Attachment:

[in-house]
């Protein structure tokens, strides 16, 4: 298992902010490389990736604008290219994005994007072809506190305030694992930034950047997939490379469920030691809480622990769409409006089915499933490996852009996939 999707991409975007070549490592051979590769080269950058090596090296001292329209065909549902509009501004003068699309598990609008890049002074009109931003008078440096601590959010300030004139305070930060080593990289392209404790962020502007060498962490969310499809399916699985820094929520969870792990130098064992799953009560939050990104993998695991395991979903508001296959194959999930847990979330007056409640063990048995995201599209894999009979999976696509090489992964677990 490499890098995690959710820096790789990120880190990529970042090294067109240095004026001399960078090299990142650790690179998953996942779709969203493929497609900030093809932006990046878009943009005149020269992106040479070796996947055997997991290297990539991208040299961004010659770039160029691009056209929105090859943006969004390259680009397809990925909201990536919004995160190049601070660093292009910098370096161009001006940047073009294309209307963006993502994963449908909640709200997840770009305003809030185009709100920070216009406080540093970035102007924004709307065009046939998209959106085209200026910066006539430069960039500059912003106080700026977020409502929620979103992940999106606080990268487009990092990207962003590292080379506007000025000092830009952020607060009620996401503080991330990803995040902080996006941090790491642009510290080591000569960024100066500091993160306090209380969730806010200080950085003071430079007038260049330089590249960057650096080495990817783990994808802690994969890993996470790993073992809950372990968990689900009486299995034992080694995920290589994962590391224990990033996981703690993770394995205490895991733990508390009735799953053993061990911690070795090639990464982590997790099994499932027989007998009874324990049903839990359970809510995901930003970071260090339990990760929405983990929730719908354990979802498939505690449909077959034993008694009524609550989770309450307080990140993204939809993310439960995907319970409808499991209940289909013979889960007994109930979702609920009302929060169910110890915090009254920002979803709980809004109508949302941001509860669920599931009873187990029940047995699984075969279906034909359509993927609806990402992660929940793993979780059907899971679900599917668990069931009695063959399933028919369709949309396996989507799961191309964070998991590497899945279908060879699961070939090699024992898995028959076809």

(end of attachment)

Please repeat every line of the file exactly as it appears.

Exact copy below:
[in-house]
């Protein structure tokens, strides 16, 4: 298992902010490389990736604008290219994005994007072809506190305030694992930034950047997939490379469920030691809480622990769409409006089915499933490996852009996939 999707991409975007070549490592051979590769080269950058090596090296001292329209065909549902509009501004003068699309598990609008890049002074009109931003008078440096601590959010300030004139305070930060080593990289392209404790962020502007060498962490969310499809399916699985820094929520969870792990130098064992799953009560939050990104993998695991395991979903508001296959194959999930847990979330007056409640063990048995995201599209894999009979999976696509090489992964677990 490499890098995690959710820096790789990120880190990529970042090294067109240095004026001399960078090299990142650790690179998953996942779709969203493929497609900030093809932006990046878009943009005149020269992106040479070796996947055997997991290297990539991208040299961004010659770039160029691009056209929105090859943006969004390259680009397809990925909201990536919004995160190049601070660093292009910098370096161009001006940047073009294309209307963006993502994963449908909640709200997840770009305003809030185009709100920070216009406080540093970035102007924004709307065009046939998209959106085209200026910066006539430069960039500059912003106080700026977020409502929620979103992940999106606080990268487009990092990207962003590292080379506007000025000092830009952020607060009620996401503080991330990803995040902080996006941090790491642009510290080591000569960024100066500091993160306090209380969730806010200080950085003071430079007038260049330089590249960057650096080495990817783990994808802690994969890993996470790993073992809950372990968990689900009486299995034992080694995920290589994962590391224990990033996981703690993770394995205490895991733990508390009735799953053993061990911690070795090639990464982590997790099994499932027989007998009874324990049903839990359970809510995901930003970071260090339990990760929405983990929730719908354990979802498939505690449909077959034993008694009524609550989770309450307080990140993204939809993310439960995907319970409808499991209940289909013979889960007994109930979702609920009302929060169910110890915090009254920002979803709980809004109508949302941001509860669920599931009873187990029940047995699984075969279906034909359509993927609806990402992660929940793993979780059907899971679900599917668990069931009695063959399933028919369709949309396996989507799961191309964070998991590497899945279908060879699961070939090699024992898995028959076809």